So, here’s the thing: I spent a year and a half as a missionary living in Southern Italy, and that means I ate a lot of good food. Like, a lot. From street vendors, small shops and restaurants, but mainly in the homes of Italian families, eating homemade Italian meals. You tell yourself when you go to Italy that you won’t come back a pasta snob…but you do.
That’s not to say good Italian food doesn’t exist in Utah. The most delicious of these restaurants, though, are usually more upscale—fancy ingredients, complex recipes and, most notably, high prices. I’ve been missing the simple goodness of homemade Italian pasta.
I finally found it.
Màstra Italian Bakery and Bistro is owned by Jonathan Cagnacci, a born-and-raised Italian man who has brought his talents as a chef and professional baker to Utah. Growing up in Genova (known as “Genoa” in English), Cagnacci says he has always been a foodie. “When I was just two years old, I was waking up in the middle of the night and walking around home, just looking for food. Sometimes my mom found me in the morning under the kitchen table, sleeping with a piece of bread in my hand,” Cagnacci says. “I just love food.”
As a teenager, he started working in a bakery in Genova. He later married and moved with his wife to Rome, but, to find opportunity outside of a struggling Italian economy, the couple made the move to Utah in the mid-2010s.
In 2016, Cagnacci and his wife started selling homemade focaccia and tiramisu at local farmer’s markets. As their traditional Italian fare grew more popular each season, it felt only natural to open a restaurant. In January 2021, the couple opened Màstra in American Fork.
Cagnacci designed and remodeled the interiors of Màstra’s strip mall location, even building the tables himself. The atmosphere is bright, clean and casually comfortable—broad corner windows spill sunlight onto the light-colored furniture and décor while a blend of classic and modern Italian music plays on the overhead speakers. Ephemera illustrates the story of Cagnacci and his love of Italian culture: a traditional stone mill sits by the entrance; the walls feature a map of the Liguria region in Northern Italy and Italian art depicting the history and techniques of baking; nearby, pizza stones hang on the wall, which Cagnacci used to bake his first loaves of bread in the Beehive State.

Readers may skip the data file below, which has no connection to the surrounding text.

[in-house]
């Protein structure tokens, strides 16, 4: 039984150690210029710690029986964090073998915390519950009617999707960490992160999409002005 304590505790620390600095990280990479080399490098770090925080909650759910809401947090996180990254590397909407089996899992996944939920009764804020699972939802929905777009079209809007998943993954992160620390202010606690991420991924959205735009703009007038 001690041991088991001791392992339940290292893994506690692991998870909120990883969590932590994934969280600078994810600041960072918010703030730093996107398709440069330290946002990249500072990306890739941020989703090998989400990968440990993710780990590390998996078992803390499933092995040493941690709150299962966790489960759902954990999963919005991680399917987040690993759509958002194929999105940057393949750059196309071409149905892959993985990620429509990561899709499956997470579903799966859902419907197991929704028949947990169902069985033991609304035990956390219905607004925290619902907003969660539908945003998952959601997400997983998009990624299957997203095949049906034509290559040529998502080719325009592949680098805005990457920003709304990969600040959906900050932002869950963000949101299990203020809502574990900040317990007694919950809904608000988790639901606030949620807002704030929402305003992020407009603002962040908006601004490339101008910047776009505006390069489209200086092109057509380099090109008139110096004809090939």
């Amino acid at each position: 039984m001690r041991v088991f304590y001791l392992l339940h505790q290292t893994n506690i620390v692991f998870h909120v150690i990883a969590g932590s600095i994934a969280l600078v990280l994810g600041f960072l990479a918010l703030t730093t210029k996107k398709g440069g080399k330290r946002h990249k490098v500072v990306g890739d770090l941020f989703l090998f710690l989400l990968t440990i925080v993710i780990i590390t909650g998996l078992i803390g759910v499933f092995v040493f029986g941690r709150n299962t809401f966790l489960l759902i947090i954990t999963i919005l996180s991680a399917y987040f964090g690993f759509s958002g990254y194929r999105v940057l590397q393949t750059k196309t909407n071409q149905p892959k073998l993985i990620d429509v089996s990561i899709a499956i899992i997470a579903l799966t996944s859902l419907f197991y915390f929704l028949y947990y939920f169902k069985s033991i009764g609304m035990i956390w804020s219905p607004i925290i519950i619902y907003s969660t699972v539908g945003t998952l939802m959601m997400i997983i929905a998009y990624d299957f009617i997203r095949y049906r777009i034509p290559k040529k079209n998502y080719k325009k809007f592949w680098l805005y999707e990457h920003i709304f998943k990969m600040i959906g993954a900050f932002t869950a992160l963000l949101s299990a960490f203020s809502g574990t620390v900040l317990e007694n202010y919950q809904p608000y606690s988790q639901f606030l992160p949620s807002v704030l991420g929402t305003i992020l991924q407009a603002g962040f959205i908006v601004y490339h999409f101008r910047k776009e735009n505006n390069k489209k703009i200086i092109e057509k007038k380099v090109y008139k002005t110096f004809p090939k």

Màstra’s menu maps Cagnacci’s family heritage with dishes representing various Italian regions. The lasagna al pesto, pesto Genovese and salsa di noci (walnut sauce) are Genovese in origin. The cacio e pepe and the carbonara speak to his wife’s Roman heritage. The lasagna al ragu is inspired by his grandmother, who hails from Emilia-Romagna. The menu includes both regular mainstays and new dishes. “I like to change so that people can have a different experience every time,” Cagnacci says. The carbonara is the crowd favorite, and diners particularly love Màstra’s pasta. They make the noodles from scratch in-house with their pasta machine from Italy, which can make 10 different pasta shapes.
Cagnacci uses a mix of ingredients sourced locally and from his homeland. Lehi Mills provides flour, and some vegetables come from Pleasant Grove’s Snuck Farm. Cagnacci spent months finding the right basil to refine the pesto. “All the scratch ingredients I can find local, I buy local. Otherwise, stuff like prosciutto or Parmigiano, you just need to import it,” he says.
To begin the meal, tables are set with baskets of fresh and light, crusty Italian bread, with olive oil and a flavorful balsamic vinegar from Modena for dipping. On Cagnacci’s recommendation, I ordered the lasagna al pesto, which is not a dish you commonly find in Utah. It may look a little sloppy, but that means it’s real—lasagna in Italy isn’t neatly stacked in wavy layers like we find it here. Mástra’s version has six-plus layers of pasta with a delicious medley of pesto, besciamella sauce and melted cheeses. For dessert, try the sweet and smooth panna cotta, freshly made in-house and topped with a tangy blueberry sauce.
With authentic, filling pasta dishes for about $10, Cagnacci says he has had customers tell him he could charge more for the food, but he keeps the prices at what he thinks is fair while still making a profit. Maybe it’s a little “controcorrente,” or “against the current,” as he says, but he doesn’t care. Cagnacci says he created Mástra “to share his culture and to offer people the real Italian experience for the right price.”
“I love this place,” Cagnacci says. “I designed it and built it myself, so when I have people coming here, I feel like I’m having friends coming for dinner.”
IF YOU GO
476 N. 900 W St., Ste. D, American Fork